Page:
Stage, I/II vs III/IV 2.05 23.60 < .0001 1.51-2.76  
 Sex, male vs female 1.19 1.72   .19 0.92-1.55  
 WHO PS, 0/1 vs 2-4 1.85 18.64 < .0001 1.41-2.42  
Extranodal sites, 0/1 vs > 1 1.23 0.90   .34 0.80-1.88 
FactorRelative riskχ2valueP value95% confidence interval
Univariate 
 Treatment 1.46 7.97   .005 1.12-1.91 
  PAdriaCEBO vs PMitCEBO     
 Age, ≤ 70 vs > 70 1.40 6.19   .01 1.07-1.83  
 Stage, I/II vs III/IV 2.18 29.08 < .001 1.62-2.93  
 Sex, male vs female 1.16 1.18   .28 0.89-1.51  
 WHO PS, 0/1 vs 2-4 2.04 26.32 < .0001 1.57-2.67  
Extranodal sites, 0/1 vs > 1 1.14 0.39   .53 0.75-1.73 
Multivariate     
 Treatment 1.58 10.87   .001 1.21-2.06 
  PMitCEBO vs PAdriaCEBO     
 Age, ≤ 70 vs > 70 1.45 7.15   .008 1.11-1.89  
 Stage, I/II vs III/IV 2.05 23.60 < .0001 1.51-2.76  
 Sex, male vs female 1.19 1.72   .19 0.92-1.55  
 WHO PS, 0/1 vs 2-4 1.85 18.64 < .0001 1.41-2.42  
Extranodal sites, 0/1 vs > 1 1.23 0.90   .34 0.80-1.88 

For abbreviations, see Table 1.

Deaths

There were significantly fewer deaths in the mitoxantrone-containing arm (107 of 230 vs 137 of 243; χ2 = 4.21, P = .04), with 100 deaths occurring from NHL for patients receiving PAdriaCEBO and 84 deaths for patients receiving PMitCEBO (P = .45). The causes of death in both treatment groups are listed in Table4. There was a trend for an increase in risk of treatment-related deaths in the PAdriaCEBO arm (22 of 243 vs 11/230, respectively; χ2 = 2.70, P = .10). There were no differences in cardiac deaths, with 8 in each arm.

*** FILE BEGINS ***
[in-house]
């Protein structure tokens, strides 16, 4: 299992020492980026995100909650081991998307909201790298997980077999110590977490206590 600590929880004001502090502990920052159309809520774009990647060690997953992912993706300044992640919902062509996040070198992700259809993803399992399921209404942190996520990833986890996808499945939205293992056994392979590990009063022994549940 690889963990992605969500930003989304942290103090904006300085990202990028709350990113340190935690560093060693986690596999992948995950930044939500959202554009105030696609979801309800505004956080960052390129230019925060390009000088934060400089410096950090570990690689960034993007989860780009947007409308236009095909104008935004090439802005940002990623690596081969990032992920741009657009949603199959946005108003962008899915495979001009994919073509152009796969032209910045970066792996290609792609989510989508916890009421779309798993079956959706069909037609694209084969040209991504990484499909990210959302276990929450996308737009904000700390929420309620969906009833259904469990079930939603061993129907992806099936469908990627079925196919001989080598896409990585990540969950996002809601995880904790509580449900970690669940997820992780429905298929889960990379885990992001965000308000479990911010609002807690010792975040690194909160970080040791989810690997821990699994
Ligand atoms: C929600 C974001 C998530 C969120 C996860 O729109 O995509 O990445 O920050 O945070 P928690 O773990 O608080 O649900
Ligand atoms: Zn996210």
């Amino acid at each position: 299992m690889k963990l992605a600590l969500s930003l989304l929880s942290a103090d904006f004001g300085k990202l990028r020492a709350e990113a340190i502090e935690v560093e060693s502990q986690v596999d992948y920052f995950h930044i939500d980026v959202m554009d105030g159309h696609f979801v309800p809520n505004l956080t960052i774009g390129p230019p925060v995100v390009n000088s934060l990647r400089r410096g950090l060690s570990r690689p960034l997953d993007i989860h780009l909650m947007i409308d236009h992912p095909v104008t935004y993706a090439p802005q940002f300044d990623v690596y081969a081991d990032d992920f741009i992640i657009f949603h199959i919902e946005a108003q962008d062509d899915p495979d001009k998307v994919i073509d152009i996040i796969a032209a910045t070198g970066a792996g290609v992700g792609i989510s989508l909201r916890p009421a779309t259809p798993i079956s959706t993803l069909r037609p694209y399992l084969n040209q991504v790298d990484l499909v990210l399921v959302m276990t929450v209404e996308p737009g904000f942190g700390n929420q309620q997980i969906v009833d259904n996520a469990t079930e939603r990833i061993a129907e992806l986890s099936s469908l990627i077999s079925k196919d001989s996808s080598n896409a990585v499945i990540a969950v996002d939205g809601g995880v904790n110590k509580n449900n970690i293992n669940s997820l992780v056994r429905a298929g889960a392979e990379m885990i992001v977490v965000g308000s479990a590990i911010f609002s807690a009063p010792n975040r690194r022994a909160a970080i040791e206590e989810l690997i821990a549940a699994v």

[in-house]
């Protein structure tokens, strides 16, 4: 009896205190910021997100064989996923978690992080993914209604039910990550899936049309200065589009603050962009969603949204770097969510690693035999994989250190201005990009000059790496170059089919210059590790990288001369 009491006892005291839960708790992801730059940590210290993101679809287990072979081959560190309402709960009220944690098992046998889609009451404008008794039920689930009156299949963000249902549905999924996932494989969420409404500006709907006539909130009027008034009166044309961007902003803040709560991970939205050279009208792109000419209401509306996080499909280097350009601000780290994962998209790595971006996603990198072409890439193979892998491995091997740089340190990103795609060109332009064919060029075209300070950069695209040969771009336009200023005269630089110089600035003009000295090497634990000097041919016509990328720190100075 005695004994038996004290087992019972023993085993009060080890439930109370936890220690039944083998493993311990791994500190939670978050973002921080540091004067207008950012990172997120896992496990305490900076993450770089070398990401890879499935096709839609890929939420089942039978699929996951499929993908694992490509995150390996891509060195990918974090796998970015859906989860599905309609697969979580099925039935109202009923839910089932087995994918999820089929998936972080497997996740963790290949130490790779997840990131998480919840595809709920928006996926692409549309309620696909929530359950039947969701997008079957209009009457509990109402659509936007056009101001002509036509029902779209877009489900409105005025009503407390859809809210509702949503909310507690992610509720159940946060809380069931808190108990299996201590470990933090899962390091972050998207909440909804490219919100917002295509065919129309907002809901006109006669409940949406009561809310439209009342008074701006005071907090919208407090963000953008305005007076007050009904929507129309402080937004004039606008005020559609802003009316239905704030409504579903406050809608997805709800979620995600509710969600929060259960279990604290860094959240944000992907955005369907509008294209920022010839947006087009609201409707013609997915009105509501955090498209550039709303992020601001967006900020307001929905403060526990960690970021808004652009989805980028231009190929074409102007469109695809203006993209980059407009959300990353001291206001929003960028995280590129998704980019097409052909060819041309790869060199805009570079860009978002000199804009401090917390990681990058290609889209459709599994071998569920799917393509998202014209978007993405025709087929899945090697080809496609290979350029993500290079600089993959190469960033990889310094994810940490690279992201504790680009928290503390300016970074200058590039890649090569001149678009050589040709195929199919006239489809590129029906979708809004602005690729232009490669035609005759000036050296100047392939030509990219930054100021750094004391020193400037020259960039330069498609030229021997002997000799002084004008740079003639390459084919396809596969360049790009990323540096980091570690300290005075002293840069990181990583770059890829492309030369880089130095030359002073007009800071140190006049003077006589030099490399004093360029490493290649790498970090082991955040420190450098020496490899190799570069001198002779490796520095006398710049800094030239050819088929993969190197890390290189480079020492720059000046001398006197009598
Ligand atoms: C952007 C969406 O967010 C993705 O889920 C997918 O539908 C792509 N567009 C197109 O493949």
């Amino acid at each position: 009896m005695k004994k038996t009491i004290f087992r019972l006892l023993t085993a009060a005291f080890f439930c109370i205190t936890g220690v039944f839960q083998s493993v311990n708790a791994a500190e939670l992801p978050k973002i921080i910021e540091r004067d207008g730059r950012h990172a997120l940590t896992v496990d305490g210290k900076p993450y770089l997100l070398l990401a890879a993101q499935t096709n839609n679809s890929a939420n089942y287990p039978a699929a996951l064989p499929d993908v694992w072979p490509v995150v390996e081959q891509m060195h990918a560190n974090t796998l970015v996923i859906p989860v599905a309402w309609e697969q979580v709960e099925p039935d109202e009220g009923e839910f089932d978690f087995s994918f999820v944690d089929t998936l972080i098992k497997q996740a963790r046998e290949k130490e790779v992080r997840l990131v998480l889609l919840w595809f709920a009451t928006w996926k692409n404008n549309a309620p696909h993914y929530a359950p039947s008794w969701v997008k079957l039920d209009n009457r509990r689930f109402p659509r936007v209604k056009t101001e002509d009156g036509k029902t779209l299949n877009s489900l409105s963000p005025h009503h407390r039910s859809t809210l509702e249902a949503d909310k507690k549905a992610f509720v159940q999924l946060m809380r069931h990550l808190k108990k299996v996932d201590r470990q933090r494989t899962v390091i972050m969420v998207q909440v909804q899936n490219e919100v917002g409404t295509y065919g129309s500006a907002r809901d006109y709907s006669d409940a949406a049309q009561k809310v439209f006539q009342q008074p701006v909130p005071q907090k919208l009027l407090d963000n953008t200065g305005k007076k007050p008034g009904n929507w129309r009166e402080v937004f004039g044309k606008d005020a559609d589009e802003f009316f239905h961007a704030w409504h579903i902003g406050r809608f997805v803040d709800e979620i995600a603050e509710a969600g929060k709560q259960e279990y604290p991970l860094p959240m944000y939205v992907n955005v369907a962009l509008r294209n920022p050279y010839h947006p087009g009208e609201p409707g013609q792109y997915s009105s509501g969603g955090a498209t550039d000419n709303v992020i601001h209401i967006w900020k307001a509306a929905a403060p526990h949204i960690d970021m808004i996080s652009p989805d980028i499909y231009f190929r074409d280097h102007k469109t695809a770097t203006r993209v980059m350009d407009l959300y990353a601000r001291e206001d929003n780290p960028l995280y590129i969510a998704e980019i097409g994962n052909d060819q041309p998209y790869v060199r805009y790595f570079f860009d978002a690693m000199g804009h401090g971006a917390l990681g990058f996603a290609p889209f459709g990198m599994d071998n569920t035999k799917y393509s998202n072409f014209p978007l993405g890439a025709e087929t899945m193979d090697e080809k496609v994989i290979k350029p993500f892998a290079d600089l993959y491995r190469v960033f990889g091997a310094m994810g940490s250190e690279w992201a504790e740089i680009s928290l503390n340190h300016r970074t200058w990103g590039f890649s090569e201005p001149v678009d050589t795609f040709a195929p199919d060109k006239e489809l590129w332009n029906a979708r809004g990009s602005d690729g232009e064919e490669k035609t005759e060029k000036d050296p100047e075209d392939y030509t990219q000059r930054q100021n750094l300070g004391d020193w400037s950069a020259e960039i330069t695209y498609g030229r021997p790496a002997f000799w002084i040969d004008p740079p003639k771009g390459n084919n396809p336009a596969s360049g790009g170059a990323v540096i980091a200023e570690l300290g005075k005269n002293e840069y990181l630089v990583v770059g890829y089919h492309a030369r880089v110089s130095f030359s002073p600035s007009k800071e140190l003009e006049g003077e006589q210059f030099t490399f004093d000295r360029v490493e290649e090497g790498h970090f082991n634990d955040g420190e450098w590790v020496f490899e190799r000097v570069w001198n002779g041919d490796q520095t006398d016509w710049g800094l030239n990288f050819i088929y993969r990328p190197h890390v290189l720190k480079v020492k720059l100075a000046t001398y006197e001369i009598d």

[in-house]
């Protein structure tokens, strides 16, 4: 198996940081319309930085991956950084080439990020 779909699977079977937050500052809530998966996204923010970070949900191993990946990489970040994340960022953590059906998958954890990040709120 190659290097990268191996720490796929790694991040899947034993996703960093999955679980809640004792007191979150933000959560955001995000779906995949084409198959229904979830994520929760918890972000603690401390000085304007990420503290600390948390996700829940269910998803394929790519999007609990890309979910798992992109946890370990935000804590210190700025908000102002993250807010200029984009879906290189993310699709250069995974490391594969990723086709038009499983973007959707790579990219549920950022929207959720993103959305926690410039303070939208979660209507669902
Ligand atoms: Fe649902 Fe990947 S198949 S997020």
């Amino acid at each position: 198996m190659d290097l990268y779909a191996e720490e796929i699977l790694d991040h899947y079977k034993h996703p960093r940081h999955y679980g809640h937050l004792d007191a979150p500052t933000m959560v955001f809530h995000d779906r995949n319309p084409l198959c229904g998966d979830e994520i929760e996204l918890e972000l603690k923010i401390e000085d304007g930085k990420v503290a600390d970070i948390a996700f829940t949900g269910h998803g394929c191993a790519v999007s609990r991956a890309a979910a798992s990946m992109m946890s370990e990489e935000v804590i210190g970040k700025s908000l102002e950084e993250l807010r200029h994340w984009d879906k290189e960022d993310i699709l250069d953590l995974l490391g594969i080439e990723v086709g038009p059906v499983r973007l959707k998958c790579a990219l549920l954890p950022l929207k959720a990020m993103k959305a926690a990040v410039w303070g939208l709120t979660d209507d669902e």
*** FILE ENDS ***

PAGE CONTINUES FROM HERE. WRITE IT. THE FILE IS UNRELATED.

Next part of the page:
Table 4.

Causes of death

Cause of deathPAdriaCEBO, no. (%)PMitCEBO, no. (%)P value
NHL 100 (72) 84 (79) .30 
Treatment-related with NHL 19 (14) 10 (9) .26 
Treatment-related without NHL 3 (2) 1 (1)  
Second cancer 2 (1) 1 (1)  
Cardiac 8 (6) 8 (8)  
Intercurrent disease 3 (2) 2 (2)  
Unknown* 2 (1) 1 (1)  
Total 138 107 .03 
Cause of deathPAdriaCEBO, no. (%)PMitCEBO, no. (%)P value
NHL 100 (72) 84 (79) .30 
Treatment-related with NHL 19 (14) 10 (9) .26 
Treatment-related without NHL 3 (2) 1 (1)  
Second cancer 2 (1) 1 (1)  
Cardiac 8 (6) 8 (8)  
Intercurrent disease 3 (2) 2 (2)  
Unknown* 2 (1) 1 (1)  
Total 138 107 .03 

NHL indicates non-Hodgkin lymphoma.

Treatment received

Patients receiving PMitCEBO received significantly more treatment than patients receiving PAdriaCEBO (Table5).

Table 5.

Treatment received

DrugPACEBO
total dosage (mg)
PMitCEBO5-150
total dosage (mg)
P value5-151
Anthracycline    
 Median 224 240 .015 
 Range  15-461  35-624  
Cyclophosphamide    
 Median 2000 2062 .02 
 Range 300-3960 300-3780  
Etoposide    
 Median 977 1031 .03 
 Range   0-1918   0-1890  
Bleomycin    
 Median 64 68 .02 
 Range   0-126   0-184  
Vincristine    
 Median .09 
 Range   0-72   0-104  
DrugPACEBO
total dosage (mg)
PMitCEBO5-150
total dosage (mg)
P value5-151
Anthracycline    
 Median 224 240 .015 
 Range  15-461  35-624  
Cyclophosphamide    
 Median 2000 2062 .02 
 Range 300-3960 300-3780  
Etoposide    
 Median 977 1031 .03 
 Range   0-1918   0-1890  
Bleomycin    
 Median 64 68 .02 
 Range   0-126   0-184  
Vincristine    
 Median .09 
 Range   0-72   0-104  
F5-150

The actual dose of mitoxantrone given has been multiplied by 5 to enable the comparison with adriamycin to be made.

F5-151

Mann-Whitney test.

Toxicity

Toxicities graded according to the common toxicity criteria are listed in Tables 6 and7. There was significantly more leucopenia and thrombocytopenia in the patients receiving PAdriaCEBO (P = 0.02 and P = 0.008, respectively); however, clinically significant infections were not different. There were no other clinically significant differences in toxicity between the 2 groups.

Table 6.

Hematologic toxicity

Type and gradePAdriaCEBOPMitCEBOP value
White cell count    
 0-2 90 67  
 3-4 125 151 .02 
 Unknown 44 39  
Platelets    
 0-2 181 200  
 3-4 23 .008 
 Unknown 55 49  
Infections    
 0-2 234 241  
 3-4 25 16 .20 
Type and gradePAdriaCEBOPMitCEBOP value
White cell count    
 0-2 90 67  
 3-4 125 151 .02 
 Unknown 44 39  
Platelets    
 0-2 181 200  
 3-4 23 .008 
 Unknown 55 49  
Infections    
 0-2 234 241  
 3-4 25 16 .20 
Table 7.

Other toxicities

Type and gradePAdriaCEBOPMitCEBOP value
Alopecia    
 0-2 184 199  
 3-4 75 58 .12